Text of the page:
Berger is the Assistant Secretary of the Navy for Energy, Installations and Environment, in addition to performing the duties of the Under Secretary of the Navy.
She was joined by Adm. Frank Caldwell, Jr., director of the Naval Nuclear Propulsion Program, and Rear Adm. Douglas Perry, director of the Undersea Warfare Division on the Chief of Naval Operations’ staff, during the ICEX visit.
“It’s inspiring to see firsthand what the men and women of our Navy and Marine Corps can do in even the most inhospitable environments on Earth,” said Berger. “In a place where temperatures can drop to 60 or 70 degrees below zero, I was able to go from a mobile command center on a drifting piece of ice built by Marines, Navy SeaBees and Navy civilians to a nuclear-powered submarine surfaced just a short distance away.
“As maritime traffic increases through the Arctic waters, we must work with our partners and allies to project strength and keep this region safe and peaceful,” she continued. “Ice Exercise 2022 highlights our unique ability to operate in this austere and challenging environment.”
ICEX 2022 is a joint combined exercise that takes place over the course of about three weeks north of the Arctic circle, with personnel stationed at the temporary Ice Camp Queenfish, as well as in Prudhoe Bay, Alaska, and two operational U.S. Navy submarines. In addition to the command center, Ice Camp Queenfish includes sleeping tents, a dining hut, temporary restroom and runway for landing aircraft.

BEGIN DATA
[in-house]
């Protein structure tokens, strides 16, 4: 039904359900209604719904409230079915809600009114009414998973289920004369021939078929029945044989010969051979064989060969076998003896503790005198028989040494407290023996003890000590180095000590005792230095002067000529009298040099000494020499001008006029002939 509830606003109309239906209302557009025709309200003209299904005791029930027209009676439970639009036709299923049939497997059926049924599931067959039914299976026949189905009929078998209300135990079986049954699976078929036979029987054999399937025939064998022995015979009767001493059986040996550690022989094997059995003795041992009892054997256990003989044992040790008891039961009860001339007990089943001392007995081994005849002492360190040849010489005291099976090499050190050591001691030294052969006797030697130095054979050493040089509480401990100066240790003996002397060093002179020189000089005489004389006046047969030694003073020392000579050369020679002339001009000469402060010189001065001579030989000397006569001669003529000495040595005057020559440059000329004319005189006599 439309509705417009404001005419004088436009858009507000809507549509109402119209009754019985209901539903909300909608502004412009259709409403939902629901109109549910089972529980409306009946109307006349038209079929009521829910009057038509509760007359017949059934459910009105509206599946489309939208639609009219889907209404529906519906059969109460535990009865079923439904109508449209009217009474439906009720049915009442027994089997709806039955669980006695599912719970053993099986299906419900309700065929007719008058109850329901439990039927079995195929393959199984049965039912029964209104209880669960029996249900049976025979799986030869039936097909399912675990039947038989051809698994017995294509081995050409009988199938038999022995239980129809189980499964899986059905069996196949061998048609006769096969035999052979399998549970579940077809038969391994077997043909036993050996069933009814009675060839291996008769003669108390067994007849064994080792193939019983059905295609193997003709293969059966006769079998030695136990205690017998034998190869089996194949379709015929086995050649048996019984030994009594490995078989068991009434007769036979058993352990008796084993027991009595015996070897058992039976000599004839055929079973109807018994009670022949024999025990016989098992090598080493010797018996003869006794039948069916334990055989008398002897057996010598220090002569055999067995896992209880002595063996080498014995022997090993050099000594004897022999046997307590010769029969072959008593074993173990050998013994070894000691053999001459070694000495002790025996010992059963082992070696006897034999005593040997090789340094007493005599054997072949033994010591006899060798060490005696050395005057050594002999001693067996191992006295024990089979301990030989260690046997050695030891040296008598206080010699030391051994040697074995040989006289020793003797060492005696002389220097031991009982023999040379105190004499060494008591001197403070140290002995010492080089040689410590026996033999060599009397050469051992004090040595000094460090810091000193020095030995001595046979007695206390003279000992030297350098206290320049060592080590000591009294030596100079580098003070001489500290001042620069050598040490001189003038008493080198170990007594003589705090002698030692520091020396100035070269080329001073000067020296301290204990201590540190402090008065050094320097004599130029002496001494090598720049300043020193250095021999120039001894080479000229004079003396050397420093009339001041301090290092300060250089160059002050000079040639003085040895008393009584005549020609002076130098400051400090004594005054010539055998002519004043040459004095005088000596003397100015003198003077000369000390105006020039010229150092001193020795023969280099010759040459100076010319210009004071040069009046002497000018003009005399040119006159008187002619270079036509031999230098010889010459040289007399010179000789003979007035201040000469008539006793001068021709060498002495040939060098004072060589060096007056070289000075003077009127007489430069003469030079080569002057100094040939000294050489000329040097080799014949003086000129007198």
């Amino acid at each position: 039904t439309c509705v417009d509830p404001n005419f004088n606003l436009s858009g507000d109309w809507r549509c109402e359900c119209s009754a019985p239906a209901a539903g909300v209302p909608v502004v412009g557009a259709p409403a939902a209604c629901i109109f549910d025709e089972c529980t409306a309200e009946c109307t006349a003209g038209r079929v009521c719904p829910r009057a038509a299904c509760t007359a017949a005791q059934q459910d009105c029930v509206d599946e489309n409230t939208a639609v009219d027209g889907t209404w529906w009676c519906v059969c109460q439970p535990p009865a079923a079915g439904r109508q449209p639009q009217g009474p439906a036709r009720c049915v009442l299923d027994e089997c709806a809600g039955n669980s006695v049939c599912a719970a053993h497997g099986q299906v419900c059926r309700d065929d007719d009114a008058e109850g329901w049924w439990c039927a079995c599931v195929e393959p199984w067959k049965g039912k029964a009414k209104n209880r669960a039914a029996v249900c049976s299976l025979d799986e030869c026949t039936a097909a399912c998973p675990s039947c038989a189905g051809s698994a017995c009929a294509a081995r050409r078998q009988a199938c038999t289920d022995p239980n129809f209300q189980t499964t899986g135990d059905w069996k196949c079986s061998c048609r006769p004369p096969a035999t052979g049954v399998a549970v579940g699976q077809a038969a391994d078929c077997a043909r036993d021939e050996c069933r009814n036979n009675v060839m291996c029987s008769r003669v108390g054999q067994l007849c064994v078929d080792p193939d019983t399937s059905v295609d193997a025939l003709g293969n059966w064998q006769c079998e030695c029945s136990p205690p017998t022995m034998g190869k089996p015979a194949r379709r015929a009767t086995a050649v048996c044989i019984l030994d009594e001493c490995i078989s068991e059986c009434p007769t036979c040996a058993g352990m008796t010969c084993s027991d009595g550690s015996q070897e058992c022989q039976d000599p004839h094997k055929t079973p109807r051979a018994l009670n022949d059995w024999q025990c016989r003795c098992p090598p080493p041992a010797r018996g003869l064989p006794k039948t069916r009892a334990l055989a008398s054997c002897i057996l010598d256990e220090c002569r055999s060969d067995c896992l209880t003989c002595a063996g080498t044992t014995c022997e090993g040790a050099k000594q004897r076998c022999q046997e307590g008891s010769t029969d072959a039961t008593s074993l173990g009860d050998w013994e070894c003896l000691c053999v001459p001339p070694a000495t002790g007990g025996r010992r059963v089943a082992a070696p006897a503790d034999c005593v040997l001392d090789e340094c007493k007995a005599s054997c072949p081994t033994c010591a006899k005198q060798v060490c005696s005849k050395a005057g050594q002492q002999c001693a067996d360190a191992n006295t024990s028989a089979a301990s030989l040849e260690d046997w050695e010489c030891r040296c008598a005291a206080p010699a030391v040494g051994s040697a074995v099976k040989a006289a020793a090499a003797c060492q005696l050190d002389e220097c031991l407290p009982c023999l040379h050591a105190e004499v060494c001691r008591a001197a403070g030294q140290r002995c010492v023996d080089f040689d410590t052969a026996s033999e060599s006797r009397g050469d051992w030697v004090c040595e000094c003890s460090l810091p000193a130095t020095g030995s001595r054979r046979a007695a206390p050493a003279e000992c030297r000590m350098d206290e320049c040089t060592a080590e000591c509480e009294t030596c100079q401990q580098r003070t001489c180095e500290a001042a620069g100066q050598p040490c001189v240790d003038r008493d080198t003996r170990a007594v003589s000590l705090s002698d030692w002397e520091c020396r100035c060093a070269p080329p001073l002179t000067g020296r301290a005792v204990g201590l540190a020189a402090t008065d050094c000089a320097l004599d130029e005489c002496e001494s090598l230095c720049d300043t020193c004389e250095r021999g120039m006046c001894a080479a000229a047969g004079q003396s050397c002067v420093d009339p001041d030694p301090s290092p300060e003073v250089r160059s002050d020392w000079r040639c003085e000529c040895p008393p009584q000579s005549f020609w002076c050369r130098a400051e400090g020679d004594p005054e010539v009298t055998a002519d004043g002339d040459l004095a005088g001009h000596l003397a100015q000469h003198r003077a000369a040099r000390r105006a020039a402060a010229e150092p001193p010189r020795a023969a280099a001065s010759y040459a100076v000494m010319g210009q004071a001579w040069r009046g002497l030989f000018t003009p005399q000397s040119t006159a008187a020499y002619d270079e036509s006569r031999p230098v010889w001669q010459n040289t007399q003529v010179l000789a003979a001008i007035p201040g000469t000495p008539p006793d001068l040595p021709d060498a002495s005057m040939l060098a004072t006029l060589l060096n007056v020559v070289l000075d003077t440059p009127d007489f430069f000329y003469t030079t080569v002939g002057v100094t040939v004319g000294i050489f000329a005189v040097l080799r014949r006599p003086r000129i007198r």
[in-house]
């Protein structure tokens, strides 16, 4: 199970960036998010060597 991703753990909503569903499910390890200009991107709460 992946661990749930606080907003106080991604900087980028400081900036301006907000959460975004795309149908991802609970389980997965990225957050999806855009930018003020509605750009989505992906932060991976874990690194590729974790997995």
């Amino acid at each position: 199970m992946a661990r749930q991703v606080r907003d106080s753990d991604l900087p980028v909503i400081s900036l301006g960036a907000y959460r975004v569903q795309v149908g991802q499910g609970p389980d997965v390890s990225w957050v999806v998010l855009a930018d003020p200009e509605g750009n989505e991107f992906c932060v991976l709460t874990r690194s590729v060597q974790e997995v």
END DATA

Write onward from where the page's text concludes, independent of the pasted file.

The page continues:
It was built by specialists from the Navy's Arctic Submarine Laboratory, the lead organization for the exercise, as well as personnel from the Bridgeport, Calif.-based U.S. Marine Corps Mountain Warfare Training Center and Gulfport, Miss.,-based Naval Mobile Construction Battalion 11, known as SeaBees. Berger stayed overnight at Ice Camp Queenfish prior to boarding USS Illinois to gain firsthand perspective from the personnel there supporting ICEX 2022.
Joining U.S. forces in the exercise are personnel from the Royal Canadian Air Force and Navy, as well as the United Kingdom Royal Navy.
“The Navy's submarine force has operated in the Arctic region for decades, but we're always challenging ourselves to improve and innovate,” said Perry. “Our biennial Ice Exercises demonstrate the unrivaled global reach, endurance, stealth and lethality of our Fast Attack Submarine Force, and are tremendous opportunities to evaluate ourselves, get better and build on our years of knowledge and experience.”
Rear Adm. Richard Seif, commander of the U.S. Navy’s Undersea Warfighting Development Center in Groton, Connecticut, and ranking officer at ICEX, welcomed Berger, Caldwell, Perry and other distinguished visitors to the Arctic.
“During ICEX 2022, we’ve been able to give decision makers at the highest levels of the Navy, military and government opportunities to see firsthand our training and innovation in the Arctic region,” said Seif. “This experience will be invaluable as our country works with partners and allies to ensure a free and peaceful Arctic.”
ICEX allows the Navy to assess its operational readiness in the Arctic, increase experience in the region, advance understanding of the Arctic environment, and continue to develop relationships with other services, allies and partner organizations.